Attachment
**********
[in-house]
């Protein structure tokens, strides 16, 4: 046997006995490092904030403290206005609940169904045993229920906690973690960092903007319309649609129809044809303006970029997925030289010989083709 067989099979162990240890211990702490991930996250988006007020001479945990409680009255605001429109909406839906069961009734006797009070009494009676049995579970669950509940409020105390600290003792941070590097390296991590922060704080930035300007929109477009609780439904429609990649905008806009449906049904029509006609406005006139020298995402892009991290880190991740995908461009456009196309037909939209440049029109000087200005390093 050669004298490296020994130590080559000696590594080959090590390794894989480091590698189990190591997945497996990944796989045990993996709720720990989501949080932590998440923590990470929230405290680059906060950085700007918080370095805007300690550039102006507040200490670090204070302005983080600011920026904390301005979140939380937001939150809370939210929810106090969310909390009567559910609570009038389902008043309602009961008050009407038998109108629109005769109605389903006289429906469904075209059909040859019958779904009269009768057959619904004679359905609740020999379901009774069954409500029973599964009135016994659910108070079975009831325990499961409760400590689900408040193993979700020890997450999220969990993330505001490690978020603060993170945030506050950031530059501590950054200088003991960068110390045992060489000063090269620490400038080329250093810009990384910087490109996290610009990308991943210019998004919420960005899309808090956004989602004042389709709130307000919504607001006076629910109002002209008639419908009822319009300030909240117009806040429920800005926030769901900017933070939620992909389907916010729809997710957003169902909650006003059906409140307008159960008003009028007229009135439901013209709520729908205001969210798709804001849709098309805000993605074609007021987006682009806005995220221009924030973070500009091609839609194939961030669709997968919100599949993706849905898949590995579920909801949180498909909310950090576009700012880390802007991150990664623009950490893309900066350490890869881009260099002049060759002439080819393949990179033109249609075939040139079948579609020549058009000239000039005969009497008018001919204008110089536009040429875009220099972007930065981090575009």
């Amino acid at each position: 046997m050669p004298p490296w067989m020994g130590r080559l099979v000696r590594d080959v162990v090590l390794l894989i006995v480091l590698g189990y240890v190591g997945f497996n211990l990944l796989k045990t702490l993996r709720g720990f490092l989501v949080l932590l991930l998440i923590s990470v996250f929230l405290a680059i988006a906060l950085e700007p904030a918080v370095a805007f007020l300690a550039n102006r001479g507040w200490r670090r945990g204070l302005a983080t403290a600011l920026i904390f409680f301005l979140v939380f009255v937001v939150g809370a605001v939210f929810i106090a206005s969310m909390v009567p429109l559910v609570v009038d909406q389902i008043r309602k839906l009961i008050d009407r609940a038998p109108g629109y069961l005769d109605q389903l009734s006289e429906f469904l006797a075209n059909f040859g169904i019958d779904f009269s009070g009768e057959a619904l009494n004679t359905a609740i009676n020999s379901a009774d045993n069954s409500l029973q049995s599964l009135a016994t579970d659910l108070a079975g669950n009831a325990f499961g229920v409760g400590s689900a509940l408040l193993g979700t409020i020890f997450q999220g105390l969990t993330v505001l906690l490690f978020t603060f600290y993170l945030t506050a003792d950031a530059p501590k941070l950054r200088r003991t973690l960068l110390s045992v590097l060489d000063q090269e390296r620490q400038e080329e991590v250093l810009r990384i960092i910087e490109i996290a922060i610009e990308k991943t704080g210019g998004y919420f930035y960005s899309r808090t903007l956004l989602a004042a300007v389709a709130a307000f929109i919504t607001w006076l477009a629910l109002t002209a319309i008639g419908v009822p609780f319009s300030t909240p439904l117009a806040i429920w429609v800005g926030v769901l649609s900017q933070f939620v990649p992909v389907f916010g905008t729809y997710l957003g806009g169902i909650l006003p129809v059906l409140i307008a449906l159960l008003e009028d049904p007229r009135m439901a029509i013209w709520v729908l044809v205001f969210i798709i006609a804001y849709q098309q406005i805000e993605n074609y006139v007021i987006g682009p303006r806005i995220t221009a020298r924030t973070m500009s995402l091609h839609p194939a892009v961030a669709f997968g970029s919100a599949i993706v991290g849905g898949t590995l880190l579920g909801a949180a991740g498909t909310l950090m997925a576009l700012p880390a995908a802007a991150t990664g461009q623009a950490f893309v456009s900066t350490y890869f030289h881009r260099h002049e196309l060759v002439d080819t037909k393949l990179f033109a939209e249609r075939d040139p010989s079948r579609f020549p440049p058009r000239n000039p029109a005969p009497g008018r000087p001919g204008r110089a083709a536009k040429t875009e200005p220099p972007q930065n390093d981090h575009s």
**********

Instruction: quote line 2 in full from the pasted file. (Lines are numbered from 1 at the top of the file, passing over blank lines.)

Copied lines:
């Protein structure tokens, strides 16, 4: 046997006995490092904030403290206005609940169904045993229920906690973690960092903007319309649609129809044809303006970029997925030289010989083709 067989099979162990240890211990702490991930996250988006007020001479945990409680009255605001429109909406839906069961009734006797009070009494009676049995579970669950509940409020105390600290003792941070590097390296991590922060704080930035300007929109477009609780439904429609990649905008806009449906049904029509006609406005006139020298995402892009991290880190991740995908461009456009196309037909939209440049029109000087200005390093 050669004298490296020994130590080559000696590594080959090590390794894989480091590698189990190591997945497996990944796989045990993996709720720990989501949080932590998440923590990470929230405290680059906060950085700007918080370095805007300690550039102006507040200490670090204070302005983080600011920026904390301005979140939380937001939150809370939210929810106090969310909390009567559910609570009038389902008043309602009961008050009407038998109108629109005769109605389903006289429906469904075209059909040859019958779904009269009768057959619904004679359905609740020999379901009774069954409500029973599964009135016994659910108070079975009831325990499961409760400590689900408040193993979700020890997450999220969990993330505001490690978020603060993170945030506050950031530059501590950054200088003991960068110390045992060489000063090269620490400038080329250093810009990384910087490109996290610009990308991943210019998004919420960005899309808090956004989602004042389709709130307000919504607001006076629910109002002209008639419908009822319009300030909240117009806040429920800005926030769901900017933070939620992909389907916010729809997710957003169902909650006003059906409140307008159960008003009028007229009135439901013209709520729908205001969210798709804001849709098309805000993605074609007021987006682009806005995220221009924030973070500009091609839609194939961030669709997968919100599949993706849905898949590995579920909801949180498909909310950090576009700012880390802007991150990664623009950490893309900066350490890869881009260099002049060759002439080819393949990179033109249609075939040139079948579609020549058009000239000039005969009497008018001919204008110089536009040429875009220099972007930065981090575009």